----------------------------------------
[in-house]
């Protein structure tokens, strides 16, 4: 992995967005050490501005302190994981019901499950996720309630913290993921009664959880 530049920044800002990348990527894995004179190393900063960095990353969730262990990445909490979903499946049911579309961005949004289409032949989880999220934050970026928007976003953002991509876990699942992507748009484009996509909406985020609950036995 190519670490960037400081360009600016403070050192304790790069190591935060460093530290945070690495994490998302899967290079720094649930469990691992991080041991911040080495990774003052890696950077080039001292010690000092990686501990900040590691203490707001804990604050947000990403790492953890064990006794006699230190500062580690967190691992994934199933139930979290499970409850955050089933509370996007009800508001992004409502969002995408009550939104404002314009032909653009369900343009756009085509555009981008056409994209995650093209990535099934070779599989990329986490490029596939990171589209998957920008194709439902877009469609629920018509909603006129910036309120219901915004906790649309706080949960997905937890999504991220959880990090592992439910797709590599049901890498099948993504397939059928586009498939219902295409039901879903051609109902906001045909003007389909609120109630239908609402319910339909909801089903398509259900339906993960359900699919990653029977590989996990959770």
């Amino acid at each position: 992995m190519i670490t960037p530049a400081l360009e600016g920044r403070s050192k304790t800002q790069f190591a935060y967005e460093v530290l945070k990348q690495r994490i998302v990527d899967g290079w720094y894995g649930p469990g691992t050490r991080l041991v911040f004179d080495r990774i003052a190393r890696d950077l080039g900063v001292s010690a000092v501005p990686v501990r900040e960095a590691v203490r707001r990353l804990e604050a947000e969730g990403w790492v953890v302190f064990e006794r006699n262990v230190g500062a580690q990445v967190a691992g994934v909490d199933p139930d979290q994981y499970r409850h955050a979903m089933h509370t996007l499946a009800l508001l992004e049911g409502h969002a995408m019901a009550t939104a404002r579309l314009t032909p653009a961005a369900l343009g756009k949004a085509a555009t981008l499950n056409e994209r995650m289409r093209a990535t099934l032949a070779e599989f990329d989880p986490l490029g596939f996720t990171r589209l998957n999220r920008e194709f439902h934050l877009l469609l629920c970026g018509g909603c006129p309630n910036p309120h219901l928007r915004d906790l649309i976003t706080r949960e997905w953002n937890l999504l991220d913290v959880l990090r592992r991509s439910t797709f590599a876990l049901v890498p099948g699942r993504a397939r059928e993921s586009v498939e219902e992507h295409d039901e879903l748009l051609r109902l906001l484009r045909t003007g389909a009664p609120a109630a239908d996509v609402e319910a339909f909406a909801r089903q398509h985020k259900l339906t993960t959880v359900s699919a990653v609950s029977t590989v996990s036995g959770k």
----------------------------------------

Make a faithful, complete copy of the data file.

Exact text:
[in-house]
């Protein structure tokens, strides 16, 4: 992995967005050490501005302190994981019901499950996720309630913290993921009664959880 530049920044800002990348990527894995004179190393900063960095990353969730262990990445909490979903499946049911579309961005949004289409032949989880999220934050970026928007976003953002991509876990699942992507748009484009996509909406985020609950036995 190519670490960037400081360009600016403070050192304790790069190591935060460093530290945070690495994490998302899967290079720094649930469990691992991080041991911040080495990774003052890696950077080039001292010690000092990686501990900040590691203490707001804990604050947000990403790492953890064990006794006699230190500062580690967190691992994934199933139930979290499970409850955050089933509370996007009800508001992004409502969002995408009550939104404002314009032909653009369900343009756009085509555009981008056409994209995650093209990535099934070779599989990329986490490029596939990171589209998957920008194709439902877009469609629920018509909603006129910036309120219901915004906790649309706080949960997905937890999504991220959880990090592992439910797709590599049901890498099948993504397939059928586009498939219902295409039901879903051609109902906001045909003007389909609120109630239908609402319910339909909801089903398509259900339906993960359900699919990653029977590989996990959770």
């Amino acid at each position: 992995m190519i670490t960037p530049a400081l360009e600016g920044r403070s050192k304790t800002q790069f190591a935060y967005e460093v530290l945070k990348q690495r994490i998302v990527d899967g290079w720094y894995g649930p469990g691992t050490r991080l041991v911040f004179d080495r990774i003052a190393r890696d950077l080039g900063v001292s010690a000092v501005p990686v501990r900040e960095a590691v203490r707001r990353l804990e604050a947000e969730g990403w790492v953890v302190f064990e006794r006699n262990v230190g500062a580690q990445v967190a691992g994934v909490d199933p139930d979290q994981y499970r409850h955050a979903m089933h509370t996007l499946a009800l508001l992004e049911g409502h969002a995408m019901a009550t939104a404002r579309l314009t032909p653009a961005a369900l343009g756009k949004a085509a555009t981008l499950n056409e994209r995650m289409r093209a990535t099934l032949a070779e599989f990329d989880p986490l490029g596939f996720t990171r589209l998957n999220r920008e194709f439902h934050l877009l469609l629920c970026g018509g909603c006129p309630n910036p309120h219901l928007r915004d906790l649309i976003t706080r949960e997905w953002n937890l999504l991220d913290v959880l990090r592992r991509s439910t797709f590599a876990l049901v890498p099948g699942r993504a397939r059928e993921s586009v498939e219902e992507h295409d039901e879903l748009l051609r109902l906001l484009r045909t003007g389909a009664p609120a109630a239908d996509v609402e319910a339909f909406a909801r089903q398509h985020k259900l339906t993960t959880v359900s699919a990653v609950s029977t590989v996990s036995g959770k």